Do you “think positively?” Do you believe that it’s important and helpful to do so?
One of the appealing aspects of choice theory for me is its positive message and optimistic view of human possibility. By recognizing what we can and can’t control; we can develop more personal freedom. By developing ways of interacting without attempting to externally control others; we can build better, happier relationships. It all leads to more life satisfaction.
Even when we can’t change the reality, we can sometimes change our perception. In a highly dissatisfying situation that you can’t change, try getting a different perspective by asking, “Is there a positive way of looking at this?” It could help!
Are there any potential downsides to thinking positively?
Erin has math test anxiety. She believes that her anxiety causes her to forget everything she knows when in a test situation.
Erin has decided to think positively. She’s been telling herself over and over that she will succeed. She imagines herself responding confidently to every question. She pictures herself getting a good mark.
Erin’s positive thinking is likely more helpful than her previous choice—that of believing that she cannot do well.
The pitfall with positive thinking, however, is the belief that thinking is all you need to do. “I think I can, I think I can,” isn’t going to get Erin very far if her action is limited to sitting on the couch saying, “I think I can.”
Telling yourself that you believe that you will pass your algebra test is one tool in the toolkit of success. However, there’s another useful tool: actually working on your algebra!
In choice theory, behaviour is seen as total behaviour, made up of acting, thinking, and feeling. It is through your actions (doing) that you connect with the world. The choice theory view is that if you act positively, positive thoughts and feelings follow.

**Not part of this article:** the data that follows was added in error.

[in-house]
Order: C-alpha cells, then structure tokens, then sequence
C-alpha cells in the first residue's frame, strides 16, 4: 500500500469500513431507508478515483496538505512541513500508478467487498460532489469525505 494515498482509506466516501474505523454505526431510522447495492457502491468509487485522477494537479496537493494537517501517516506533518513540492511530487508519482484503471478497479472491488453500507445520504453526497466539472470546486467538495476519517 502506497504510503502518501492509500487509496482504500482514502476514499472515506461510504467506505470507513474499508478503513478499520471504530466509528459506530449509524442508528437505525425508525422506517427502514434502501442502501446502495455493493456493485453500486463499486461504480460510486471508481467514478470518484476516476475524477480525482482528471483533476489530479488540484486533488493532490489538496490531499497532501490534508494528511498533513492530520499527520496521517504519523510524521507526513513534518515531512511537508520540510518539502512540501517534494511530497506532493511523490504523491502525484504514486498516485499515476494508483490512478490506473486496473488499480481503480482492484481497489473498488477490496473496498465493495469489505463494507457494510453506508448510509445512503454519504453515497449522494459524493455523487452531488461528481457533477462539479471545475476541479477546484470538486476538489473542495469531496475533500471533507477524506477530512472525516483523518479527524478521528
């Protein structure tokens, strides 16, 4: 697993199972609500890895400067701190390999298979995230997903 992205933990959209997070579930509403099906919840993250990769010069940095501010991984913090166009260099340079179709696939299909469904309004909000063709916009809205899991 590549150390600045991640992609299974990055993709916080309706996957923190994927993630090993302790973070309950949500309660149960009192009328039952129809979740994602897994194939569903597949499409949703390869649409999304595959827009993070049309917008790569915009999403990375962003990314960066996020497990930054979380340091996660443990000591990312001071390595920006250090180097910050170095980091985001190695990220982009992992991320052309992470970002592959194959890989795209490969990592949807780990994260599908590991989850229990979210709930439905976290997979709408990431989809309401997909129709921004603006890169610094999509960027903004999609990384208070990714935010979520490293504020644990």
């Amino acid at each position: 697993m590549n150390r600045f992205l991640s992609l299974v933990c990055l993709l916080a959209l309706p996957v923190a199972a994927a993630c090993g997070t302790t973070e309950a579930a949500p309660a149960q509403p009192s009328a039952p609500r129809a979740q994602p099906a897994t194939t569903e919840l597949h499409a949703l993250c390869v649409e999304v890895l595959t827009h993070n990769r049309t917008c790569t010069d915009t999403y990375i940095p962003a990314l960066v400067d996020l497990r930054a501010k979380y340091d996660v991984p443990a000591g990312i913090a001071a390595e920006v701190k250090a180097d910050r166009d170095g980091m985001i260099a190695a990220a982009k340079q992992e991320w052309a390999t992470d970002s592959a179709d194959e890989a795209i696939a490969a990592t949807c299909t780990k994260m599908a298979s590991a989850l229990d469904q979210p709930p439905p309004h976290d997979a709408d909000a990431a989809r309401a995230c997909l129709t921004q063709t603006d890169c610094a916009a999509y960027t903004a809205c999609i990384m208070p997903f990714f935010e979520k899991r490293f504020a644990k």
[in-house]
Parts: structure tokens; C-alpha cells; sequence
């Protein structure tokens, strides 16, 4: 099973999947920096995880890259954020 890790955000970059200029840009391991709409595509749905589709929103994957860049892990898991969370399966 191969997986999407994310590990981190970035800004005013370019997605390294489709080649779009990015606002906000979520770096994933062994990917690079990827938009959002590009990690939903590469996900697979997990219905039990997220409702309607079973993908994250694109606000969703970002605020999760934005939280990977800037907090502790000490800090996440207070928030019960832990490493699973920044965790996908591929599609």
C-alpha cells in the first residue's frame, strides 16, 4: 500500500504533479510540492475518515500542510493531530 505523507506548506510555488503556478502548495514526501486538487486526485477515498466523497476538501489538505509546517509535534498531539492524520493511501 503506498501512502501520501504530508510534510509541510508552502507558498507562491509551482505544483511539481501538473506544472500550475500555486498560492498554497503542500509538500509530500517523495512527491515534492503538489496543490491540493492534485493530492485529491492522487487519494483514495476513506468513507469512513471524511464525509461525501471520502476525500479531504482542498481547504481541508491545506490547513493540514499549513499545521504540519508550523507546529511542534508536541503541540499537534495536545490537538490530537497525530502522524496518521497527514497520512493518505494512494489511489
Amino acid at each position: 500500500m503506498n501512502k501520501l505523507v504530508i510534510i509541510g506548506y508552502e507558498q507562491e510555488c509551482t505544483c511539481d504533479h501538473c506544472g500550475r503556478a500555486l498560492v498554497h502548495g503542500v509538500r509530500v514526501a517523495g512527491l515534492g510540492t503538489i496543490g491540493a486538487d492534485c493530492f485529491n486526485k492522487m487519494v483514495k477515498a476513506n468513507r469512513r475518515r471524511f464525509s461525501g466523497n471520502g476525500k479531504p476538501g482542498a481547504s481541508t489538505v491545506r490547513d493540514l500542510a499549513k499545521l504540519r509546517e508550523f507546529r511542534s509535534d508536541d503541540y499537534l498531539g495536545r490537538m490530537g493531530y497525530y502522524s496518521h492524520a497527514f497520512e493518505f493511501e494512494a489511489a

This view puts optimism as a follower of action, rather than the leader. Doing positive deeds, which bring on positive thinking, may be the most effective.
Say goodbye to the idea that there’s no point in trying to do anything until you feel better. Now is the time, indeed!
For Erin, the action of developing skill by practicing her algebra problems would lead to more positive thoughts. Positive action and those new positive thoughts lead to more positive, confident feelings. And because those feelings are now based on improved competence, her new confidence may well be rewarded by success. It’s the combo: positive action, thinking, and feeling, that brings the win-win-win!
So why doesn’t everyone do it? Positive action takes effort, and if you are not feeling confident or thinking positively, the effort needed to take action might not seem worth it.
Is it worth it? Only you can decide.
However, if you want to break away from feeling a lack of confidence, try taking positive action. See for yourself whether it works.
Which do you find more effective in your life: having a generally positive mindset or a generally negative mindset?